Friday, February 12, 2021

Hilo #7 and some random stuff

Right now, it's 2 December, and if I keep reading the way I have been, I am on target to read about 850 books for the year. The pandemic has not affected my reading very much; reading has always been the way I escape reality, and what better time to embrace that wholeheartedly? Also, since I have to run errands for my 86 year old father, I go nowhere except school and grocery shopping. 

I often get questions about how I am able to read so many books. It's a combination of things. I read quickly and I spend about four hours each day reading. Most of the books I read are 200+ pages, and I review most but not all of them. If I read an entire book and just don't think my students will like it, I often don't write the review. Because the books that I don't like are very frequently the books that other people DO like, it is helpful for me to know what the book is about. 

I often don't review sequels, but today it seemed like a good idea to review a bunch of different things, after a day of talking to students on the phone and fixing their computers, while reminding them that if their brothers or sisters keep switching their keyboards to autorepeat, maybe don't let the sibling touch the computer. 

Will things be different in two months? I hope so. 

Update: Well, we are scheduled to go back to having all but the virtual academy students in person on March 8th. It's been a challenge to keep track of what we're doing each day, but my district is very committed to both following the science and statistics AND getting students into the building as much as possible! 

Winnick, Jud. The Girl Who Broke the World (Hilo #7)
February 2nd 2021 by Random House Books for Young Readers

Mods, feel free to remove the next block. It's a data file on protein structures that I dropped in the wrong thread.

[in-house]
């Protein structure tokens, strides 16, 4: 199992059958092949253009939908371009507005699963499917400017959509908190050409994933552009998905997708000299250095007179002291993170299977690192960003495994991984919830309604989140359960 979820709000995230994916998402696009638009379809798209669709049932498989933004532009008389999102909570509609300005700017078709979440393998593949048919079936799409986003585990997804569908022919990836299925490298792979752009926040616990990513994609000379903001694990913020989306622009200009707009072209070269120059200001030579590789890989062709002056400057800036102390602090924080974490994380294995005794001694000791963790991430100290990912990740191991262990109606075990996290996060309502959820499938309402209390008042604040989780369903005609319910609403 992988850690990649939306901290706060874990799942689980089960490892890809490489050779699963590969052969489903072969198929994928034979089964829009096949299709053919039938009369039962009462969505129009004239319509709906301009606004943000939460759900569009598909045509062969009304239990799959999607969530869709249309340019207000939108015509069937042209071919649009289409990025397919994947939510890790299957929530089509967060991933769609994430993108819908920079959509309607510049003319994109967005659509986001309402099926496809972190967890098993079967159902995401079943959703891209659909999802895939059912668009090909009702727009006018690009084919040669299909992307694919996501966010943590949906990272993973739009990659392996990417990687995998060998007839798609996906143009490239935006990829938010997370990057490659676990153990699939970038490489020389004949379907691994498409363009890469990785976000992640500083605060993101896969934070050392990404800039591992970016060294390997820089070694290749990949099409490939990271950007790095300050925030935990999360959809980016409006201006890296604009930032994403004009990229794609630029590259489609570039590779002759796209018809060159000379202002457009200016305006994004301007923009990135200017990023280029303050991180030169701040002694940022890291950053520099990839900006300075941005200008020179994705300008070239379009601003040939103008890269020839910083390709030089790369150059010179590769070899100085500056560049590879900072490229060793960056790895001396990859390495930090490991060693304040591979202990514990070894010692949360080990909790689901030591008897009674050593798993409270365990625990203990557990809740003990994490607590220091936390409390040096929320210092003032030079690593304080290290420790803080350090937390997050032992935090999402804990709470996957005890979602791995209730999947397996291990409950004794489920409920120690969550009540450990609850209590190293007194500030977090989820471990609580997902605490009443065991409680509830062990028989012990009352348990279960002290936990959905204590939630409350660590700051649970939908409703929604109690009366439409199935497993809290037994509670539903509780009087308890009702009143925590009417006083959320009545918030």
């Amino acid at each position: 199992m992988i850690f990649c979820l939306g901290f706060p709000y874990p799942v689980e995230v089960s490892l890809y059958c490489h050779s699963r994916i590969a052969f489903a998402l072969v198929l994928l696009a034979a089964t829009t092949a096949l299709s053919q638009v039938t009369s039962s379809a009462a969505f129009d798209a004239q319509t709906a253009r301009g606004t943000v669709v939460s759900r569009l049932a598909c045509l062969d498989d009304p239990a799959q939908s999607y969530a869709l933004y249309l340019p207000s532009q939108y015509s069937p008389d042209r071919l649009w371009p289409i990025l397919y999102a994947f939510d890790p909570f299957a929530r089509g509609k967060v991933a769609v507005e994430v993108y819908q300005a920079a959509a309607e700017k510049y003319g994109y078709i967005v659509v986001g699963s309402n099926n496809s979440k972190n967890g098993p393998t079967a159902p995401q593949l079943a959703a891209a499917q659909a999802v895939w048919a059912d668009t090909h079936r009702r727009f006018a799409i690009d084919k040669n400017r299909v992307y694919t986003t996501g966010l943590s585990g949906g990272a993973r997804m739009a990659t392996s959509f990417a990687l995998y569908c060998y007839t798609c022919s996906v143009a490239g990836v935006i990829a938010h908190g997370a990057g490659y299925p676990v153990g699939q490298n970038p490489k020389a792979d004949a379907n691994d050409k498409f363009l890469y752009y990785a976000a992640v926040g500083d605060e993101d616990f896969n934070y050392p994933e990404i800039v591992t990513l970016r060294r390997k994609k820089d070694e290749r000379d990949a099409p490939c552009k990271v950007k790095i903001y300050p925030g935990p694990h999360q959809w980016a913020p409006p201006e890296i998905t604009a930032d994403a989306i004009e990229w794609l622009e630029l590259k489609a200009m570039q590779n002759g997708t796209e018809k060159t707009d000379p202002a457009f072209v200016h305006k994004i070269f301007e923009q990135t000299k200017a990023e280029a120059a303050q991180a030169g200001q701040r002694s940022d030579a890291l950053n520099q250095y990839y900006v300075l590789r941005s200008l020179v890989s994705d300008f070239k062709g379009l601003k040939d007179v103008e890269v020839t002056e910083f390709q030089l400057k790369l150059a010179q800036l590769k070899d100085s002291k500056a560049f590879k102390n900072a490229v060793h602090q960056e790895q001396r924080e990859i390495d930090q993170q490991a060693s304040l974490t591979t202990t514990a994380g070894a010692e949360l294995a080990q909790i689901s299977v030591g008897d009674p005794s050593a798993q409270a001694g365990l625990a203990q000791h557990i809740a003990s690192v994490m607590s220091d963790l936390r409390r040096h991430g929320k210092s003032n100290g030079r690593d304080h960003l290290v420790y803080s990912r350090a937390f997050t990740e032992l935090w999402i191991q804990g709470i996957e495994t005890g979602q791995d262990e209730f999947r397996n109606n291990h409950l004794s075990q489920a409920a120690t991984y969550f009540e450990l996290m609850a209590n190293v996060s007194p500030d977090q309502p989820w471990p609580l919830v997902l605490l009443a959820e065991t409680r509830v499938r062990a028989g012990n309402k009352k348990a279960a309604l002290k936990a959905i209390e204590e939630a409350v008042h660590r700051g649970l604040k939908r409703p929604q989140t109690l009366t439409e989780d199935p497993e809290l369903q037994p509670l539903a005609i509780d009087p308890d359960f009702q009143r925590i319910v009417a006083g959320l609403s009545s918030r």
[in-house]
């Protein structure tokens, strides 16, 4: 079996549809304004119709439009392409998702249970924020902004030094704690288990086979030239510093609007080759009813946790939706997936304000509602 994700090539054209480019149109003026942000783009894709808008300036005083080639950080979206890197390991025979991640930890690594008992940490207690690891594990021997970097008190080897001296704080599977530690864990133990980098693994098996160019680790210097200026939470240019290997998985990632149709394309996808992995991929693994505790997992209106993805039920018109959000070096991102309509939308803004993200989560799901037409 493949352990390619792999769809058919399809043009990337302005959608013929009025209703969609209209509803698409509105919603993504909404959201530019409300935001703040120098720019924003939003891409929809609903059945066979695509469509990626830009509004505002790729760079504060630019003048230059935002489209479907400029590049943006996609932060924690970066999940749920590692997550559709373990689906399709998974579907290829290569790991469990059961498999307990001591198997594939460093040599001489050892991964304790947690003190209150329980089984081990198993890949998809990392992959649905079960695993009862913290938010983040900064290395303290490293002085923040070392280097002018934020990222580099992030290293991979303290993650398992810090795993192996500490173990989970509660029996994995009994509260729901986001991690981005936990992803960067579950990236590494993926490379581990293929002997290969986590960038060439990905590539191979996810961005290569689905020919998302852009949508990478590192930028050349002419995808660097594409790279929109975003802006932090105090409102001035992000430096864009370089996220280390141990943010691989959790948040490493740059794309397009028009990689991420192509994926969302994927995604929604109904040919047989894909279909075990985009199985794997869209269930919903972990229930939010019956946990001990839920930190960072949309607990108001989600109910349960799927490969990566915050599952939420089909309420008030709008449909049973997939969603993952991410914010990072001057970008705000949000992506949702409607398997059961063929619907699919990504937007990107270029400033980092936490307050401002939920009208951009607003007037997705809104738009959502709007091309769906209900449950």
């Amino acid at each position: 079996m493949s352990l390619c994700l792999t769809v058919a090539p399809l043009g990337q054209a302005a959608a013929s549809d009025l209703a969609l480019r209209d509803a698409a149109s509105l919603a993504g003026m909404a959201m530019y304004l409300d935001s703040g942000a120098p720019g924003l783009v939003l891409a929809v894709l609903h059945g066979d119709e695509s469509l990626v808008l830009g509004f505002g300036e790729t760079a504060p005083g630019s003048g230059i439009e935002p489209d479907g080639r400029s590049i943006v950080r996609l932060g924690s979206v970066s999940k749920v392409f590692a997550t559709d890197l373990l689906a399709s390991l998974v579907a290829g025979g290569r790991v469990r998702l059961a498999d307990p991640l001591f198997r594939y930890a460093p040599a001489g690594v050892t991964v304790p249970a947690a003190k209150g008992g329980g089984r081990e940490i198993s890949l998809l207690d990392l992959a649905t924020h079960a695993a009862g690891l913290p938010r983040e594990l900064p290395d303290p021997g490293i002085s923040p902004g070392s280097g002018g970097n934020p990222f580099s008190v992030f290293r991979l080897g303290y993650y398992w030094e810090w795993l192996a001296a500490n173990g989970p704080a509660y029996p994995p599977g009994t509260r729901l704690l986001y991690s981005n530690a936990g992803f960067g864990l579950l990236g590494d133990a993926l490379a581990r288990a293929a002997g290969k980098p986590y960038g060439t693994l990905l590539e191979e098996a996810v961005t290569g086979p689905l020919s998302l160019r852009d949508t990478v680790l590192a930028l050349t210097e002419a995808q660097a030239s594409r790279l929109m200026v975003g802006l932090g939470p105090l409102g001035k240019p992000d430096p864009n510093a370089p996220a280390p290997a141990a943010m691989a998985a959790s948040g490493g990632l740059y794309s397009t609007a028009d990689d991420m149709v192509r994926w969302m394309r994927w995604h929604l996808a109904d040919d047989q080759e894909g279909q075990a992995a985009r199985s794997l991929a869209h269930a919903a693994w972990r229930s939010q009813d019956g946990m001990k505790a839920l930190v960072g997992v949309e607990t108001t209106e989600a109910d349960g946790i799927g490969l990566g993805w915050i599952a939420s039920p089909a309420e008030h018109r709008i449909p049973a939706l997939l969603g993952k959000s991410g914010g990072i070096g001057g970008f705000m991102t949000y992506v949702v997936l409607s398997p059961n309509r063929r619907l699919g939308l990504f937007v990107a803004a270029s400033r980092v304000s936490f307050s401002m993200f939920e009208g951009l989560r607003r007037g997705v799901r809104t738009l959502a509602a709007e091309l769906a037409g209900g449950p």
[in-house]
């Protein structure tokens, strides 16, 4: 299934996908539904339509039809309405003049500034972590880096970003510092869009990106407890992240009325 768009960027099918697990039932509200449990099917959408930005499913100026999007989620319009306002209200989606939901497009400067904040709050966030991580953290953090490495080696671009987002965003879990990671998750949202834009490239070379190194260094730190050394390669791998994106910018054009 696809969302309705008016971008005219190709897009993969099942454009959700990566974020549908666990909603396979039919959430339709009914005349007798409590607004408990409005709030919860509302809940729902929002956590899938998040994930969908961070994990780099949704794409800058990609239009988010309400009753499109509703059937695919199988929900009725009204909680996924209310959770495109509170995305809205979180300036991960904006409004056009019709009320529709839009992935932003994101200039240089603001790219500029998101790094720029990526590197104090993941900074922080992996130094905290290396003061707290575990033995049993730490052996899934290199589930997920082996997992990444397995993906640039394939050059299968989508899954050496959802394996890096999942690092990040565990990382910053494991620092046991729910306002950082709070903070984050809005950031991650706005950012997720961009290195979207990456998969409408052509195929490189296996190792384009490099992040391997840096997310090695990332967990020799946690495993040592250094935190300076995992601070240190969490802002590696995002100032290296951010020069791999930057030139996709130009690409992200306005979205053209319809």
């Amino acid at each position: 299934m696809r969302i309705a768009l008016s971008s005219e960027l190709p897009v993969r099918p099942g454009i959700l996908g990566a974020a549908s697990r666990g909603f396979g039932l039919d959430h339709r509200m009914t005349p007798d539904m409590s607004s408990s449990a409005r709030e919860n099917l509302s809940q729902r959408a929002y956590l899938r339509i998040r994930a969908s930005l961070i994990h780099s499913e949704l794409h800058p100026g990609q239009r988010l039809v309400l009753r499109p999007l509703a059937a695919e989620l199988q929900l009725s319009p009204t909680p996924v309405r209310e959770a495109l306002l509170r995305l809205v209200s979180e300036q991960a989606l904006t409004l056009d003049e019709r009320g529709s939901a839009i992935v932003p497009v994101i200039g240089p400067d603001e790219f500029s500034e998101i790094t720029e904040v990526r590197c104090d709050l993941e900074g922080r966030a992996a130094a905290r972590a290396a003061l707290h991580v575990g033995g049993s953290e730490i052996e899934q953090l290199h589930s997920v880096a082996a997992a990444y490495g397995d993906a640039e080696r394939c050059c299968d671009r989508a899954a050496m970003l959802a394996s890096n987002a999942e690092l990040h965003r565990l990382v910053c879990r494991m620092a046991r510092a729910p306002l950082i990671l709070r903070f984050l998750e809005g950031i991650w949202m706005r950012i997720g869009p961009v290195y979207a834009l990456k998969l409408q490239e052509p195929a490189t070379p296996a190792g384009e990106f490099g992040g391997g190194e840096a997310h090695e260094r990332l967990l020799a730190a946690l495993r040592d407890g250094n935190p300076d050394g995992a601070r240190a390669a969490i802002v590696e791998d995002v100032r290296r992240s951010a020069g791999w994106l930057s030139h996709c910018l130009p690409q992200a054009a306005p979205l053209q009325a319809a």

E ARC provided by Netgalley

Gina and her friends Hilo and DJ are trying to find their way forward since they defeated Razorwark but lost Izzy in All the Pieces Fit (#6). Hilo is reveling in being human (pooping and mangoes are both awesome!), DJ is helping Hilo adjust to living with his family, and Gina can see magical creatures and has some powers. When a number of large, violent magical creatures start to show up, Gina is worried that they are all looking for creatures called Nestors, who can magnify the magic around them. When she locates two of them, Bek and Cho, the group knows that they have to keep the tiny, vulnerable creatures safe until they can go through a portal back to their world. Hilo manages to hack into the computer and send Gina's twin older sisters to a cheerleading competition with their parents, so the group figures they will have a quiet day... until DJ's older brother Dexter comes over to babysit the group. He's working on a term paper and wants them to sit in the next room so he can see them. Luckily, they are able to distract him with a video game, and are on their way to get Bek and Cho off to their realm. When more creatures come looking for them, it's up to Gina and her friends to keep them safe. Is that really in the best interest of the world, though? We'll find out what happens in book eight, Gina- The Big Secret (Spring 2022).